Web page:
So"since the conjugate variables are time and energy, and they live for such a short period of time, they aren't around long enough to take on the energy characteristics of real particles, which is to say they don't last long enough for their energy characteristics to get precise enough to fit into the formulas such that they obey the mass shell relation, or, for a Feynman diagram freak, they don't last long enough to get on shell. Mathematically speaking, that's the real difference between virtual and real particles, and when we are talking about quantum physics, mathematically is the only way we can speak.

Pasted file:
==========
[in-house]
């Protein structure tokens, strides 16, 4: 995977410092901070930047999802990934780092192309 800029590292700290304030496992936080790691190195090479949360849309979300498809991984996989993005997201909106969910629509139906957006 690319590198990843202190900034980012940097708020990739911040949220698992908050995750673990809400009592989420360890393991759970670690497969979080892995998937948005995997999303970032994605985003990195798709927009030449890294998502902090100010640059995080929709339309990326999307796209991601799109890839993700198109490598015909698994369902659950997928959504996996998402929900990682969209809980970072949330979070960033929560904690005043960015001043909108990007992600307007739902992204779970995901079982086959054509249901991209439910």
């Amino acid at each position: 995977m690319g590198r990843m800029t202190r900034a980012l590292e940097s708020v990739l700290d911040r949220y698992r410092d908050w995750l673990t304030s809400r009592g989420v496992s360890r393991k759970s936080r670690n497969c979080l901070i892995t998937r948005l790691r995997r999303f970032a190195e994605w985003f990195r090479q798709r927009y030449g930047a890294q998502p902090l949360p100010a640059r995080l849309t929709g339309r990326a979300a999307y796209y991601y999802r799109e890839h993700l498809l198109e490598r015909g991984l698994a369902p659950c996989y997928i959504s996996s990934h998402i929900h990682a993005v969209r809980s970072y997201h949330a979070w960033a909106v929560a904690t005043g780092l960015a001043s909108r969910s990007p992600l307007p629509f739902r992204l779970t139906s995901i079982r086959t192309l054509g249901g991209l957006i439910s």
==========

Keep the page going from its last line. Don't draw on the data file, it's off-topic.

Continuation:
But, since the conjugate variables here are time and energy, and the longer a virtual particle exists, the more precise its energy characteristics become, and with that the more there is no actual temporal dividing line that tells us at what point in the virtual particle"s existence it becomes a real particle. Theoretically, virtual particles can become real particles, either by seeing them from a different frame of reference (for instance, the Unruh effect), or by physically separating them before they can annihilate (for instance, Hawking radiation). If you trace real particles back to their origin, what you find is that all of them were virtual particles born of a quantum fluctuation, the Standard Model doesn't have any other mechanism for particle creation other than virtual particles, according to theory the only reason there is any structure at all is that quantum thermal fluctuations (virtual particle creation) caused an uneven distribution of matter/energy when the early inflationary epoch occurred, and that uneven distribution of matter energy is what caused things like real particles, galaxies, stars, planets, and people to form.